Why Believe Jeff Sachs? Because he knows what he is talking about in re Ukraine.

April 16, 2023

It is hard to feel much sympathy for Jack Teixeira, the Air National Guardsman who is accused of sharing top-secret US government documents with his obscure online gaming group. It was from there that, predictably, the secrets gradually slipped out into the larger world. Still, the news story that caught my attention was one in which a friend from the original game-group explained to a Washington Post reporter what he understood to have been the 21-year-old guardsman’s motivation.

The friend recalled that Teixeira started sharing classified documents on the Discord server around February 2022, at the beginning of the war in Ukraine, which he saw as a “depressing” battle between “two countries that should have more in common than keeping them apart.” Sharing the classified documents was meant “to educate people who he thought were his friends and could be trusted” free from the propaganda swirling outside, the friend said. The men and boys on the server agreed never to share the documents outside the server, since they might harm U.S. interests.

The opinion of a callow 21-year-old scarcely matters, at least on the surface of it. Discussions will quickly shift to the significance of the leaked information itself.  Comparisons will be made of Teixeira’s standing as a witness to government policy, and judge of it, relative to others of similar ilk: Daniel EllsbergChelsea ManningEdward SnowdenJulian Assange, and Reality Winner.

But Teixeira’s opinion interested me mainly because it mirrored views presently increasingly under discussion at all levels of American civil society. I thought immediately, for instance, of Jeffrey Sachs, director of Director of the Center for Sustainable Development at Columbia University.  Sachs is not widely understood to be involved in the story of the war in Ukraine.  But since 2020, and the death of Stephen F. Cohen, of New York University, Sachs has become the leading university-based  critic of America’s role in fomenting the war.

On February 21, Sachs appeared before a United Nations session to present a review of the mysteries surrounding the destruction of Russia’s nearly complete Nord Stream 2 pipeline the September before. The consequences were “enormous,” he  said, before calling attention to an account by independent journalist Seymour Hersh that ascribed the sabotage to a secret American mission authorized by President Joe Biden.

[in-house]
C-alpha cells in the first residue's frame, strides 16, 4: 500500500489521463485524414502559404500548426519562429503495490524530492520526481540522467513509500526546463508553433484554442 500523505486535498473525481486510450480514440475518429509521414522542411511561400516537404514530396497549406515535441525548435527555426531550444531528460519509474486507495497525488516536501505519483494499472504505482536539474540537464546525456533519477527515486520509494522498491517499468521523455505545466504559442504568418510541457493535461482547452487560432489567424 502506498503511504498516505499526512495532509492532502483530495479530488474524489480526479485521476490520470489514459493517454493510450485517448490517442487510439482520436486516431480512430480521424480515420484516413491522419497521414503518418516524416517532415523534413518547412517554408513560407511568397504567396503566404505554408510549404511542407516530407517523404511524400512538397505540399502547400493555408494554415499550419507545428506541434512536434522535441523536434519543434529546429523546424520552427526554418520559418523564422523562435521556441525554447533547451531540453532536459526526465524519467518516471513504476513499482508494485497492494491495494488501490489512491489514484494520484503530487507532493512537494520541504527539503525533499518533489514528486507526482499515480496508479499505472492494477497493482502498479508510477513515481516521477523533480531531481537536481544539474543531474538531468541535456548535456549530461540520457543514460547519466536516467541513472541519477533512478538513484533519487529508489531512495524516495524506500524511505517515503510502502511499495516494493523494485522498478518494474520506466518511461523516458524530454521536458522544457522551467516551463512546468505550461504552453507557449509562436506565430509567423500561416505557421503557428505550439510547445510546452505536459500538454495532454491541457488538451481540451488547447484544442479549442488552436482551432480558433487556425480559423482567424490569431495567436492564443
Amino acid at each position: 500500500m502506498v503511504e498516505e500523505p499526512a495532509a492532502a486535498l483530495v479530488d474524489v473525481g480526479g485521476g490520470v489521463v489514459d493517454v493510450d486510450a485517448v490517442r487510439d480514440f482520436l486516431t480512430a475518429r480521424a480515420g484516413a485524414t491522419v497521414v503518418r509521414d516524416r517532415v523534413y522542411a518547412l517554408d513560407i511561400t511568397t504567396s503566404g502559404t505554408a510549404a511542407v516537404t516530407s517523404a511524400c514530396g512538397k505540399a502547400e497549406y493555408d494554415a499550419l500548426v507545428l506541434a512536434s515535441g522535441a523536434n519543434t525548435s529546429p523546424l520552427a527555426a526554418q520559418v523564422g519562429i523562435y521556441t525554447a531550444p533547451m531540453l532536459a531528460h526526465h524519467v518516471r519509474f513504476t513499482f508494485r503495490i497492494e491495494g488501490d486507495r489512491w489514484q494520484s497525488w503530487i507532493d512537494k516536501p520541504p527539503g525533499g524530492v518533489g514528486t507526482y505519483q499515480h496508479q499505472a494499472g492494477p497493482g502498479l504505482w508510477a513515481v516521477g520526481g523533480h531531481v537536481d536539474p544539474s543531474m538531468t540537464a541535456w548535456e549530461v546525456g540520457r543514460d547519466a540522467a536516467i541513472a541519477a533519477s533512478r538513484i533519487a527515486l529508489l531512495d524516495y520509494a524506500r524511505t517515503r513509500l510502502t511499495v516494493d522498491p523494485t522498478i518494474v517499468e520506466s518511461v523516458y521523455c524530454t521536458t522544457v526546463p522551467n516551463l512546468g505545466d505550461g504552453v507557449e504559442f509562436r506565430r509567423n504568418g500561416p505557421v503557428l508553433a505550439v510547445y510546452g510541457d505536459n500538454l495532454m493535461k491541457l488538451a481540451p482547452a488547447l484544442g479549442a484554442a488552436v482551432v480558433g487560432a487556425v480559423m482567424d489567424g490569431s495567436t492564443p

Despite a history of previous successes (My Lai massacre, Watergate details, Abu Graib prison), Hersh’s somewhat hazily-sourced story was not taken up by leading American dailies. In an apparent response to the attention given to Sachs’s endorsement of it, however, national security sources in Washington and Berlin soon surfaced stories of their investigation of a mysterious yacht, charted from a Polish port, possibly by Ukrainian nationals, that might have carried out the difficult mission. Hersh responded forcefully to the “ghost ship” stories in due course.

Then on February 28, at a time when English-language newspapers were writing about the year since Russia boldly invaded Ukraine, Sachs published on his website his own version of the story. The Ninth Anniversary of the Ukraine War is a concise account of Ukrainian politics since 2010.  Especially interesting is Sachs’s analysis of US involvement.

During his presidency (2010-2014), Yanukovych sought military neutrality, precisely to avoid a civil war or proxy war in Ukraine. This was a very wise and prudent choice for Ukraine, but it stood in the way of the U.S. neoconservative obsession with NATO enlargement. When protests broke out against Yanukovych at the end of 2013 upon the delay of the signing of an accession roadmap with the EU, the United States took the opportunity to escalate the protests into a coup, which culminated in Yanukovych’s overthrow in February 2014.

The US meddled relentlessly and covertly in the protests, urging them onward even as right-wing Ukrainian nationalist paramilitaries entered the scene.  US NGOs spent vast sums to finance the protests and the eventual overthrow.  This NGO financing has never come to light.

Three people intimately involved in the US effort to overthrow Yanukovych were Victoria Nuland, then the Assistant Secretary of State, now Under-Secretary of State; Jake Sullivan, then the security advisor to VP Joe Biden, and now the US National Security Advisor to President Biden; and VP Biden, now President.  Nuland was famously caught on the phone with the US Ambassador to Ukraine, Geoffrey Pyatt, planning the next government in Ukraine, and without allowing any second thoughts by the Europeans (“Fuck the EU,” in Nuland’s crude phrase caught on tape).

So, who is Jeffrey Sachs, anyway, and what does he know? It’s a long story. His Wikipedia entry tell you some of it. What follows is a part of the story Wiki leaves out.